It doesn’t take but a cursory reading of the Gospel accounts to see that one of the critical practices of Jesus was prayer. Jesus throughout his life goes looking for places to pray away from the crowds, at times spends all night praying with others, and constantly urges His followers to pray.
Take time to reread Philippians 3:1-11 from Sunday. Review your notes. What is God bringing back to mind from His Word?
How you end your day impacts rest and rejuvenation for the next. God’s people throughout history have practiced a surrendering of all things in prayer before they laid down to sleep. While we zero in on the discipline of prayer, each Sunday we will engage in two prayers, allowing the repetition to help us be at home in these prayers.
How you start your day informs how you go about your day. Throughout history, God’s people rose early to focus their heart, soul, mind and strength in prayer with God. While we zero in on the discipline of prayer, each Sunday we will engage in two prayers, allowing the repetition to help us be at home in these prayers.
Since the first human being was called to work and keep God’s creation, we have created tools to empower fruitful work. The same is true in our spiritual pursuit of prayer. The Psalms have been the refined tools of prayer for God’s people for millennia.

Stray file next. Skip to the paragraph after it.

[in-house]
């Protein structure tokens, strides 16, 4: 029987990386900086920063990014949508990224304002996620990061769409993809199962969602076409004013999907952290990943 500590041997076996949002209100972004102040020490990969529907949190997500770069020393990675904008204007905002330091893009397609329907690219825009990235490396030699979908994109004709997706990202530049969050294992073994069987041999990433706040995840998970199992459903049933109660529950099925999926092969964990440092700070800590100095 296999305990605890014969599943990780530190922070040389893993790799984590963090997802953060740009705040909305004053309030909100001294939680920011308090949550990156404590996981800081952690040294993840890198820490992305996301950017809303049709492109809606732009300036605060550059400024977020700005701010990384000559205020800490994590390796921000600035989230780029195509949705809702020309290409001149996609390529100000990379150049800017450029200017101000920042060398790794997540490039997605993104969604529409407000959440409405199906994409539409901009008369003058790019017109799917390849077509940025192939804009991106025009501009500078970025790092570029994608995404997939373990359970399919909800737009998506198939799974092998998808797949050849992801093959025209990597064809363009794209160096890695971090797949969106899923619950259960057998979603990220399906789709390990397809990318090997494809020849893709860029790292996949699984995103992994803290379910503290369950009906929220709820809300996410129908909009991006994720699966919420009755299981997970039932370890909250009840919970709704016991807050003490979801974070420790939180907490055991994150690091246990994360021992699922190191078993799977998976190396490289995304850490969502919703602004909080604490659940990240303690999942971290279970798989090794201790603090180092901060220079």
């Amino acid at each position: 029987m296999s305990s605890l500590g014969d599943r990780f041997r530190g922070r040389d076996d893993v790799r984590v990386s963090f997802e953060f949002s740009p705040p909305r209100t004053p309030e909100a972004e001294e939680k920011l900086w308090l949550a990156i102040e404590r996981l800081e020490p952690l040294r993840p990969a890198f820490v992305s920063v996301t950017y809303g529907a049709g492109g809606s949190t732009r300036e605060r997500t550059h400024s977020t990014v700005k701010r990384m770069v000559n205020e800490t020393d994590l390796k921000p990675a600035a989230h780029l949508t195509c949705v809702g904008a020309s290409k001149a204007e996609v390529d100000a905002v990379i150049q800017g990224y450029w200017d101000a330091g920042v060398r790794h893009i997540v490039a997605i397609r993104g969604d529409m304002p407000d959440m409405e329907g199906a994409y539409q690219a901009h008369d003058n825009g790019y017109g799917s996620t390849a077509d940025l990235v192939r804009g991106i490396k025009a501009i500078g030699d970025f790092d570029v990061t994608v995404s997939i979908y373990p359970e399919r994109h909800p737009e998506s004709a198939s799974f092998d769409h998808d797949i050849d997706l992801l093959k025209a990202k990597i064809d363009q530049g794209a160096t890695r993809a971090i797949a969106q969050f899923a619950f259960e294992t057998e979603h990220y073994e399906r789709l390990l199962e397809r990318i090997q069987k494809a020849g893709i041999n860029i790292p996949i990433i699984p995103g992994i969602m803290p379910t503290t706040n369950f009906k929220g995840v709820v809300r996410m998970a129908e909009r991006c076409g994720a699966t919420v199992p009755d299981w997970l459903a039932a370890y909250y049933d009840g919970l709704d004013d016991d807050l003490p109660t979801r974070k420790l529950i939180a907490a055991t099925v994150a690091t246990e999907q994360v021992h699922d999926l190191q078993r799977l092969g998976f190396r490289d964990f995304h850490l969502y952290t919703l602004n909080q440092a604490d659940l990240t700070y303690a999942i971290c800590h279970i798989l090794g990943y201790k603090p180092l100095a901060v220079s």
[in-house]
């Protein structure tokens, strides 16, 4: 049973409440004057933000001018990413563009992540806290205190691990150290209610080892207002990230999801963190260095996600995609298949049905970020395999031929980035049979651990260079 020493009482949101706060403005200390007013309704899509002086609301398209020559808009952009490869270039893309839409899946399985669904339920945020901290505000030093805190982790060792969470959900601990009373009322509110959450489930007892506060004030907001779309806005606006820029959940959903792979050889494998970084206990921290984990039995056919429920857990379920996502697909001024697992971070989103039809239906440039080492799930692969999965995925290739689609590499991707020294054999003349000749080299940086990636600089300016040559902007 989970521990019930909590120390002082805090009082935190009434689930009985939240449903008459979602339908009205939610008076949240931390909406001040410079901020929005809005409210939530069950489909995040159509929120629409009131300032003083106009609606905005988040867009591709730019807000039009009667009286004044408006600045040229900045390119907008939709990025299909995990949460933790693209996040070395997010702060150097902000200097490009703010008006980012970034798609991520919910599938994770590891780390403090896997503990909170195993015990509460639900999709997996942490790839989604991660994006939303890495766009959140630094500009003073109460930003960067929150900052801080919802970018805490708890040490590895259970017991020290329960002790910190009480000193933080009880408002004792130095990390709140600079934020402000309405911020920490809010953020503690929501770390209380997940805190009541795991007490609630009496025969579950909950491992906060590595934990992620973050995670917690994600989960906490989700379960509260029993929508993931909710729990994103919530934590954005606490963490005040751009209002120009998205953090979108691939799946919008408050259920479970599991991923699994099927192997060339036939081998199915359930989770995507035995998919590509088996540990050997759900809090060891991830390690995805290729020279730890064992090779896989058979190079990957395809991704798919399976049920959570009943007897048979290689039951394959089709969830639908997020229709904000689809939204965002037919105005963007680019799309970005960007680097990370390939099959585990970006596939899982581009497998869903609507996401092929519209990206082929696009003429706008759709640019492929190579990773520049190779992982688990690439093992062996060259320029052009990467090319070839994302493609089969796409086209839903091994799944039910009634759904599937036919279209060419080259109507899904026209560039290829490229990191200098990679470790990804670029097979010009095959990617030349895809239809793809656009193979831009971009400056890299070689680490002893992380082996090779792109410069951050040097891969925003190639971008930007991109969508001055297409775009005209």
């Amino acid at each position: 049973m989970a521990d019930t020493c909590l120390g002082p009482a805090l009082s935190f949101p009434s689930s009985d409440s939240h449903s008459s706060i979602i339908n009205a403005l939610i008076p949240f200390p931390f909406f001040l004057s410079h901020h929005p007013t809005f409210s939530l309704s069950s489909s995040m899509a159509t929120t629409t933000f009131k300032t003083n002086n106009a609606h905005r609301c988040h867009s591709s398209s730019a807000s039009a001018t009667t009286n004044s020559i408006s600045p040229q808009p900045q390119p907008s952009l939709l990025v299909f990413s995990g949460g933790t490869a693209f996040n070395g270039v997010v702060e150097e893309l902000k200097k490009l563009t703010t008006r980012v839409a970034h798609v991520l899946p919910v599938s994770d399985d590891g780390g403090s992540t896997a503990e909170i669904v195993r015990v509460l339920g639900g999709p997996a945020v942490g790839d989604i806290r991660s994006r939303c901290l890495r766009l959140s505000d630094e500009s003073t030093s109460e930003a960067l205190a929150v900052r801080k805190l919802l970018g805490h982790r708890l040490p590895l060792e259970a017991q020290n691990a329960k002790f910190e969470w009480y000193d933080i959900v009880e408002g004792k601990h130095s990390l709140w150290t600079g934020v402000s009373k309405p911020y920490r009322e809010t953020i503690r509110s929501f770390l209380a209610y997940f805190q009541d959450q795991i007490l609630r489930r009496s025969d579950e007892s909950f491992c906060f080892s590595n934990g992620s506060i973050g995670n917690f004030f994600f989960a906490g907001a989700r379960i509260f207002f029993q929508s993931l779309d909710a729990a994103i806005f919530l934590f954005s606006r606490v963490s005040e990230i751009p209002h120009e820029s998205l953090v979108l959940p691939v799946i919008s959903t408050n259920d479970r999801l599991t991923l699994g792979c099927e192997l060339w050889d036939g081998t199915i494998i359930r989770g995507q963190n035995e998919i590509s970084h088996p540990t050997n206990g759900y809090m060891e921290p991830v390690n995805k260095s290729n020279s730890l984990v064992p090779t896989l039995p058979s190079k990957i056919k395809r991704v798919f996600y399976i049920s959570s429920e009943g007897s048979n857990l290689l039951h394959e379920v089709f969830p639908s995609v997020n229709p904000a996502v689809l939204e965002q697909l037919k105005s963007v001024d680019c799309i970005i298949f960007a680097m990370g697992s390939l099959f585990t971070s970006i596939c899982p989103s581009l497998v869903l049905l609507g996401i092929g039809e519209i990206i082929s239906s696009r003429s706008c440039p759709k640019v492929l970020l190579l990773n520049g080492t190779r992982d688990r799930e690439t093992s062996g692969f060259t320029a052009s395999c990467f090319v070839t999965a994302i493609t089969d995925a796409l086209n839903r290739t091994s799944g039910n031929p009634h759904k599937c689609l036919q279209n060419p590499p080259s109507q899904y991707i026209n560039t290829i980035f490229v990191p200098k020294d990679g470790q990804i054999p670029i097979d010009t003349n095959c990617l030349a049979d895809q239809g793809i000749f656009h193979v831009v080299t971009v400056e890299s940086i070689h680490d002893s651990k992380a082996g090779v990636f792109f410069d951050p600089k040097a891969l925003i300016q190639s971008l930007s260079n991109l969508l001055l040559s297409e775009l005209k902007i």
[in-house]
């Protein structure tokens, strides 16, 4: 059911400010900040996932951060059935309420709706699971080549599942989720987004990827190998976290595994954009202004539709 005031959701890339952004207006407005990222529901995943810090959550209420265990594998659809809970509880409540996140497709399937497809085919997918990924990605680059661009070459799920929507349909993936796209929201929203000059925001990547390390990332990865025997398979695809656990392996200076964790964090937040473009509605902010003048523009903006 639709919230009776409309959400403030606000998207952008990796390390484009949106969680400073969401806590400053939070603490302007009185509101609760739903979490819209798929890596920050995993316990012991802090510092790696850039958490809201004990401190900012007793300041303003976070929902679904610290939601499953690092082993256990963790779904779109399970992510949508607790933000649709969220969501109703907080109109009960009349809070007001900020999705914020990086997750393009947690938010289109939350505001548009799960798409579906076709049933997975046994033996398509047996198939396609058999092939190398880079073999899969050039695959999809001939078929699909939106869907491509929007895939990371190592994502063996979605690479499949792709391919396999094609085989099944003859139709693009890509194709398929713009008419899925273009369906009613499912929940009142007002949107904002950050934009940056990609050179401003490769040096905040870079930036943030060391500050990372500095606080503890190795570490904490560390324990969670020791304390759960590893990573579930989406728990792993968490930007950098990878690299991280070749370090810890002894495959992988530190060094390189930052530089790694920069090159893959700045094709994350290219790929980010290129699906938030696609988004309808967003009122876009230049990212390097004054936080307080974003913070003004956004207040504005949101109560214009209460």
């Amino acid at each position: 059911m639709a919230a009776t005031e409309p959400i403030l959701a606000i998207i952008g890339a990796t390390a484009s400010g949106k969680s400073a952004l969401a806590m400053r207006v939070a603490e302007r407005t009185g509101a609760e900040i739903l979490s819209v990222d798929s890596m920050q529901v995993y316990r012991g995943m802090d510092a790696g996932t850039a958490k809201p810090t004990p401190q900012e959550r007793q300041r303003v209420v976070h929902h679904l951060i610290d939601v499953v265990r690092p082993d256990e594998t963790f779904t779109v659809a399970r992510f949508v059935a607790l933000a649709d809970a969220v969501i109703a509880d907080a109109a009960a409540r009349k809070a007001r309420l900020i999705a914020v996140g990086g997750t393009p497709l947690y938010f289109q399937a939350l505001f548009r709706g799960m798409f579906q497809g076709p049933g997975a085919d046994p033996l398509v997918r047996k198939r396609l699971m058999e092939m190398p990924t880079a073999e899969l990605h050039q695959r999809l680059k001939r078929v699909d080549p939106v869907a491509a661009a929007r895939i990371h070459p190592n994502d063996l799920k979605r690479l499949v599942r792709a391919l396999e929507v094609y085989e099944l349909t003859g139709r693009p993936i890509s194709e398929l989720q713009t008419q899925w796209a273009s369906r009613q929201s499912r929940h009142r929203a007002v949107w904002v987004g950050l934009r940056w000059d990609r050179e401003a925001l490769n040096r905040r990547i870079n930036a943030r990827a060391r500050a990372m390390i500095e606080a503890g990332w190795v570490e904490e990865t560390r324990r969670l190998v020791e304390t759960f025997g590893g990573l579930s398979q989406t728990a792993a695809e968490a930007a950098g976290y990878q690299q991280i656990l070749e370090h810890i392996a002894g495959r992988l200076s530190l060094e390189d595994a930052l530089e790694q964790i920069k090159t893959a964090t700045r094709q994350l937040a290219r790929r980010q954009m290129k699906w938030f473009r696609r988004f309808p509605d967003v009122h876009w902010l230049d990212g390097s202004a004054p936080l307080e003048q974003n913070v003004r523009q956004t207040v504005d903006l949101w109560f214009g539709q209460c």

Though some practices of prayer are lacking or misunderstood in certain circles, we want to lean into them for our focus on the discipline of prayer. One such practice is imaginative prayer. Ignatius of Loyala (1491-1556) called this contemplation. Ignatius was convinced that God can speak to us by the power of the Spirit as surely through our imaginative efforts in Scripture as through our thoughts and memories of Scripture.
Take time today to pray through Philippians 2:29-30. Make it your own. Pray God’s words back to Him. One of the best ways to meditate on God’s word is to pray through it. Let the concepts, ideas, and images marinate in your soul as you internalize the Word.